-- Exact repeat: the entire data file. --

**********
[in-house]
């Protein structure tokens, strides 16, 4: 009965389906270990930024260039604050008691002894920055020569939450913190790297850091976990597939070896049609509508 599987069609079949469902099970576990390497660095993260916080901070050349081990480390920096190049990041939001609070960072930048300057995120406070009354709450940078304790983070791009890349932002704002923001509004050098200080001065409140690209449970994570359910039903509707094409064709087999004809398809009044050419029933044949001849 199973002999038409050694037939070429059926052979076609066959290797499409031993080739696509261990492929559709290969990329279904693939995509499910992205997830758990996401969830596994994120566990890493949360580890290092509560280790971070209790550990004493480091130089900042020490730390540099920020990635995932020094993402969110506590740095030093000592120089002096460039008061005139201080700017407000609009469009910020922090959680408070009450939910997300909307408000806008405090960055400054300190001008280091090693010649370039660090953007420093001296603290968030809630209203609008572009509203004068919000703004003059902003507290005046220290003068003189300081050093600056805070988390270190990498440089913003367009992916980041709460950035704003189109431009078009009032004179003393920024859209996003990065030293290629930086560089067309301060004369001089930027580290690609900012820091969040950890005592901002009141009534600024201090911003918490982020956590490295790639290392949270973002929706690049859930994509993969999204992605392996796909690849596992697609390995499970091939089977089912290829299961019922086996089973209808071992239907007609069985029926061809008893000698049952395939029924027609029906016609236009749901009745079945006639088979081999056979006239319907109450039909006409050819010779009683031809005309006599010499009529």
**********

[in-house]
């Protein structure tokens, strides 16, 4: 009965389906270990930024260039604050008691002894920055020569939450913190790297850091976990597939070896049609509508 599987069609079949469902099970576990390497660095993260916080901070050349081990480390920096190049990041939001609070960072930048300057995120406070009354709450940078304790983070791009890349932002704002923001509004050098200080001065409140690209449970994570359910039903509707094409064709087999004809398809009044050419029933044949001849 199973002999038409050694037939070429059926052979076609066959290797499409031993080739696509261990492929559709290969990329279904693939995509499910992205997830758990996401969830596994994120566990890493949360580890290092509560280790971070209790550990004493480091130089900042020490730390540099920020990635995932020094993402969110506590740095030093000592120089002096460039008061005139201080700017407000609009469009910020922090959680408070009450939910997300909307408000806008405090960055400054300190001008280091090693010649370039660090953007420093001296603290968030809630209203609008572009509203004068919000703004003059902003507290005046220290003068003189300081050093600056805070988390270190990498440089913003367009992916980041709460950035704003189109431009078009009032004179003393920024859209996003990065030293290629930086560089067309301060004369001089930027580290690609900012820091969040950890005592901002009141009534600024201090911003918490982020956590490295790639290392949270973002929706690049859930994509993969999204992605392996796909690849596992697609390995499970091939089977089912290829299961019922086996089973209808071992239907007609069985029926061809008893000698049952395939029924027609029906016609236009749901009745079945006639088979081999056979006239319907109450039909006409050819010779009683031809005309006599010499009529």